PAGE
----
This is the best time of the year for all of them!
(Not there ever isn’t a good time for football, in my opinion…)
I’m sure you understand turkeys and football, but how this time of the year good for taxes? I know they aren’t due until April – but read the Tax Savings Tips, Advice and Strategies below to see how reviewing your tax situation now can save a lot of money before tax time!
Put off income (if you can).
If you expect to be in a lower tax bracket next year, consider deferring a bonus or selling investments for capital gains. If you have your own business, don’t do your billing until late December so that the income will be moved to next year. Of course, the opposite is true as well – if you are in a lower tax bracket this year, you may want to pull that income into 2017.
Move your deductible expenses to this year.
If you itemize deductions, consider paying deductible expenses such as large medical expenses, deductible taxes, etc before the end of the year.
Charitable contributions offer another deduction opportunity, if you itemize deductions. If you can, give as much as possible to reduce your taxable income. The bonus – you get to be a blessing to other people, which regardless of your tax situation, makes a difference in this world and makes you feel
Even if you don’t itemize your deductions, there a lot of not-for-profit organizations that “sell” tax credits. These help reduce your tax liability even more than an itemized deduction because they reduce the taxes you owe dollar for dollar. Some of them are even refundable – meaning you will get a refund even if you don’t owe any taxes! If you’d like a list of organizations in the Southwest MO area that have these available, contact me today!
If you are over 70 ½, there is another way to get a tax benefit from a charitable contribution. You can make a qualified charitable distribution of up to $100,000 directly from your IRA without increasing taxable income. The added benefit is that the charitable contribution counts toward your required minimum distribution, so this is something you should consider doing before receiving any other distribution from your account if you don’t need the cash.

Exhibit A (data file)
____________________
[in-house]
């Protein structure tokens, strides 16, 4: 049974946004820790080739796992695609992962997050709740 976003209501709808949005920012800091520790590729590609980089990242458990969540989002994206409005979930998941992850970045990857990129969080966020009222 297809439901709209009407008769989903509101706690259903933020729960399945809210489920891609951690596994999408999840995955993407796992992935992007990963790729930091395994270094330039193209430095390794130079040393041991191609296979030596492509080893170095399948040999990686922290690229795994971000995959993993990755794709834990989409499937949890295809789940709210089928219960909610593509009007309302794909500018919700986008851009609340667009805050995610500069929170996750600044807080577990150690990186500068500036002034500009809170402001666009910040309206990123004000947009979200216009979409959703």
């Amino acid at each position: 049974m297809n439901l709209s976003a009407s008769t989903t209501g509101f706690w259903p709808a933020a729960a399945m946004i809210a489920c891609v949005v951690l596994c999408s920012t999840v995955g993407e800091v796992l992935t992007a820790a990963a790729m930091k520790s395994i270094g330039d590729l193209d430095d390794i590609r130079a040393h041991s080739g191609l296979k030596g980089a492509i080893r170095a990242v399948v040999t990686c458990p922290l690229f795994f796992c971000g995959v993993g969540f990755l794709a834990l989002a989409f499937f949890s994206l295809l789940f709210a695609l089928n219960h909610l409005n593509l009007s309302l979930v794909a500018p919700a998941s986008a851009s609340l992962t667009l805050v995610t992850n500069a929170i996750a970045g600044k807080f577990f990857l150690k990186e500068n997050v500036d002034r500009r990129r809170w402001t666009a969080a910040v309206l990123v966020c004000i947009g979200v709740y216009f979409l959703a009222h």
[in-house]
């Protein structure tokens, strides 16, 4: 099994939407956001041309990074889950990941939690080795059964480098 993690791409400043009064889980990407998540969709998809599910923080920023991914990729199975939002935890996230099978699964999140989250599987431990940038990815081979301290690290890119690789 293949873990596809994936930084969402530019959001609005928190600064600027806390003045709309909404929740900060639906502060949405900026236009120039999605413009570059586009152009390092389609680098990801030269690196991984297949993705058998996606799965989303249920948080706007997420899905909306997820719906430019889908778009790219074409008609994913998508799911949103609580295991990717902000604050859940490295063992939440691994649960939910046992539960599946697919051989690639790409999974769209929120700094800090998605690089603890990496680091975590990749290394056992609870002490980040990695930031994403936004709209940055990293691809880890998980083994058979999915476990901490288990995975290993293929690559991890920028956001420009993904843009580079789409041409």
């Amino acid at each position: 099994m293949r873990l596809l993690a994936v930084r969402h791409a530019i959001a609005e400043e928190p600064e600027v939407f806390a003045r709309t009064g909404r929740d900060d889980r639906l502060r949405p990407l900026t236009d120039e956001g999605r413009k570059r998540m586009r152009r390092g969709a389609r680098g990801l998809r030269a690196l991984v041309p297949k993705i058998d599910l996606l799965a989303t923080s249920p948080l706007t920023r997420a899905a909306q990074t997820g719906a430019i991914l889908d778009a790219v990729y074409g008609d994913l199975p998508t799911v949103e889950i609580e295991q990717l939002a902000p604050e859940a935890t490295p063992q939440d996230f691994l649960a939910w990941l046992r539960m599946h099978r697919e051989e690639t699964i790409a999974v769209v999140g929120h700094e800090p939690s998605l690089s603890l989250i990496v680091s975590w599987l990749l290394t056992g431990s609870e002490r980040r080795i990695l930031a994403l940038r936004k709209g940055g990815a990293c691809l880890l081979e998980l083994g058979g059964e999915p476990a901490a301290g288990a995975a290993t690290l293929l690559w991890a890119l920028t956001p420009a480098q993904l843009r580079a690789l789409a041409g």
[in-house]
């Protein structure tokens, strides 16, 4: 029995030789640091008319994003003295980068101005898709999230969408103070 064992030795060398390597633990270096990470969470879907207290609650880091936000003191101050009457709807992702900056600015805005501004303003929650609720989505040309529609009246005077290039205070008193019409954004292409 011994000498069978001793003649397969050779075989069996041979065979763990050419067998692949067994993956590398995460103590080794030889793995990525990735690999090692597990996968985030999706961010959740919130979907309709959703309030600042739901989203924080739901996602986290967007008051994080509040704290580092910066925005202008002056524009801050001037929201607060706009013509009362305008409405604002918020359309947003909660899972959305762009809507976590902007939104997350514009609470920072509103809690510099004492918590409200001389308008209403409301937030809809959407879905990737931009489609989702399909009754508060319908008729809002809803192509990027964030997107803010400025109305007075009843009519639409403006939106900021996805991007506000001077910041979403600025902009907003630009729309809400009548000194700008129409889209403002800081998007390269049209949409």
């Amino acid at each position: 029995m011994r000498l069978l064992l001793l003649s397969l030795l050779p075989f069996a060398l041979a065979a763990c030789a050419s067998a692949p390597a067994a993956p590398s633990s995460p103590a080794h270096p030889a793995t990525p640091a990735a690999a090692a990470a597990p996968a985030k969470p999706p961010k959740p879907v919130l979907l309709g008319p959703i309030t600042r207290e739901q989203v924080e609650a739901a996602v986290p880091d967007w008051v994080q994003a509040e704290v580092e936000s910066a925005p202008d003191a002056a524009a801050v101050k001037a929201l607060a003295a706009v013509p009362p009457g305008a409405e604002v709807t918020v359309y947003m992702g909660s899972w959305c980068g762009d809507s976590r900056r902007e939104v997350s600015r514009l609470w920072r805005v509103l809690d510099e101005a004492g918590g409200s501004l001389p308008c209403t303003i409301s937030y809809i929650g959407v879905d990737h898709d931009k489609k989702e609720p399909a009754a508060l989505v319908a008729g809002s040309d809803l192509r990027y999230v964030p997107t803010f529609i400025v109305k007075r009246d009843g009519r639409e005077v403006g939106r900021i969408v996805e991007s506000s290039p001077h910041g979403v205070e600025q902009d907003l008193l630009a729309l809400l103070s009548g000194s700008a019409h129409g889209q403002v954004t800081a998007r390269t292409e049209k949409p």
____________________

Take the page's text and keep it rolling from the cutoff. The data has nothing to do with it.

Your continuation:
Save for Retirement
If you contribute to a traditional IRA or make pretax contributions to an employer-sponsored retirement plan such as a 401(k), you are eligible for a deduction that will reduce your taxable income. If you haven’t already contributed the maximum amount deductible (which is $5,500 for under age 50 or $6,500 for over age 50), consider doing so before the deadline. At the very least, contribute the amount that will be matched by employer contributions.
In order to count for 2017, you have until April 17, 2018 to make IRA contributions or, if you are self-employed, your tax filing date, to make SEP IRA contributions. However, the sooner you fund the account, the sooner it has the potential for tax-deferred growth.
Take advantage of your tax losses.
What?! How can a loss be an advantage, you say? Well, if you plan to sell investments, such as stocks and mutual funds, that will result in a loss, you should do this is in a year you have taxable gains to offset. If your losses are more than your gains, you can use up to $3,000 of excess loss to offset other income. Losses exceeding $3,000 can be carried forward year after year, as long as you live!
Convert your Roth IRA
If you are in a lower tax bracket now than you will be later in life, consider increasing your current taxable income by converting all or part of your traditional IRA to a Roth IRA. Every dollar you convert is taxed at your current income tax rate. Since Roth IRAs do not have minimum required distributions, the goal is to lower your required distributions in later years when your tax rates may be higher and pay taxes on the money when your rates are lower.
The year after you reach age 70 ½, you must start taking regular minimum distributions from your traditional IRA and employer-sponsored retirement plans by April 1. (Some exceptions may apply). After that, annual withdrawals must be made by December 31 to avoid a penalty. Failure to comply with this rule will get you a steep 50 percent penalty! Don’t give your money away for no reason!!!